Bacteria-mediated oral delivery of viral replicon-based mRNA vaccines

In a recently published article in Frontiers in Immunology, scientists have discussed the possibilities of developing oral replicon-based mRNA vaccines against severe acute respiratory syndrome coronavirus 2 (SARS-CoV-2). In these vaccines, the Semliki Forest viral replicon is used for transgene amplification, and the Salmonella vehicle is used for oral gene delivery.

Study: Oral mRNA Vaccines Against Infectious Diseases- A Bacterial Perspective. Image Credit: CROCOTHERY/Shutterstock

Study: Oral mRNA Vaccines Against Infectious Diseases- A Bacterial Perspective. Image Credit: CROCOTHERY/Shutterstock

Background

During the ongoing coronavirus disease 2019 (COVID-19) pandemic, two mRNA-based vaccines (Pfizer and Moderna) have been developed and rolled out in record time and speed. In both clinical trials and real-world situations, these vaccines have shown high efficacy in preventing SARS-CoV-2 infection and symptomatic COVID-19.

Recombinant mRNA vaccines are of two types, including non-replicating and self-amplifying mRNA vaccines. In non-replicating vaccines, the mRNA of interest is administered into the cytoplasm wherein it is directly translated to generate immunogenic proteins (antigens). In self-amplifying mRNA vaccines, the RNA replicons from alphaviruses, such as Sindbis virus, Semliki Forest virus, and Venezuelan equine encephalitis virus, are used for the expression/amplification of target mRNAs.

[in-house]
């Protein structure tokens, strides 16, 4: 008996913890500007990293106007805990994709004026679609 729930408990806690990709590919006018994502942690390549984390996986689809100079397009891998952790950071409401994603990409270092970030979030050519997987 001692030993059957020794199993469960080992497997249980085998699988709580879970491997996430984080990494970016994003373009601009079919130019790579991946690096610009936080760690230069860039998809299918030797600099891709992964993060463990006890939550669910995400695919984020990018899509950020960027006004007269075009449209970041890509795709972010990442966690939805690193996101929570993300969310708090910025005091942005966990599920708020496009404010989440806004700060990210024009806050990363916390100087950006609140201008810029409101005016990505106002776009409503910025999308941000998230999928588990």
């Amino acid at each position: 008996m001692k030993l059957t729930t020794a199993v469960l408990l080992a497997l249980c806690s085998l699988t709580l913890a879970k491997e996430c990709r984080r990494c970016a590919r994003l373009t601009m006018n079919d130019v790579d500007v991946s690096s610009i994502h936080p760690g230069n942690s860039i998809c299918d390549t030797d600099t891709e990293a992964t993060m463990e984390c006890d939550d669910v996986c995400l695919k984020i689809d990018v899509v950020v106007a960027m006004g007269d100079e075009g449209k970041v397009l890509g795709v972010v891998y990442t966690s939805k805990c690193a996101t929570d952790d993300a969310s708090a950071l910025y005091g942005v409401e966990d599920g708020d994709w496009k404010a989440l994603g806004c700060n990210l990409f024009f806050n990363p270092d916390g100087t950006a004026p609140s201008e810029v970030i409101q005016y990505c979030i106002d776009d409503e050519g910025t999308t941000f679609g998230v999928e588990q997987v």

The most conventional routes of mRNA vaccine delivery include intramuscular, intradermal, intranodal, and subcutaneous injections. However, these vaccines require specific conditions for storage and transport to maintain stability. In addition, adjuvants used in these vaccines to improve immunogenicity often cause adverse side effects and increase the cost of production. To overcome these shortcomings, it is vital to explore different routes of administration, such as oral delivery.

Oral delivery of mRNA vaccine against SARS-CoV-2

The major obstacle to oral vaccine delivery is the degradation of mRNAs in the harsh environment of the gastrointestinal (GI) tract. Several strategies, such as yeast ghosts, microencapsulated antigens, and microbial adhesions, have been developed to overcome this obstacle. However, poor intestinal permeability of the formulations is a major problem in these strategies. Moreover, these strategies have not been explored to deliver mRNA vaccines.

Scientists from the Jeonbuk National University, South Korea, have explored a novel platform to develop oral mRNA vaccines. The platform utilizes replicons of alphaviruses (Semliki Forest virus) for the target gene amplification and Salmonella vehicles for oral delivery of the target gene.

To facilitate transcription in host cells and maintain the plasmid in Salmonella, the scientists have extensively modified the viral vector backbone. These modifications include the replacement of the bacteriophage promoter (SP6) with Cytomegalovirus promoter to enable gene transcription by mammalian RNA polymerases. The ampicillin selection marker has also been replaced with the aspartate-semialdehyde dehydrogenase auxotrophic marker to enable antibiotic-free maintenance and delivery of the plasmid.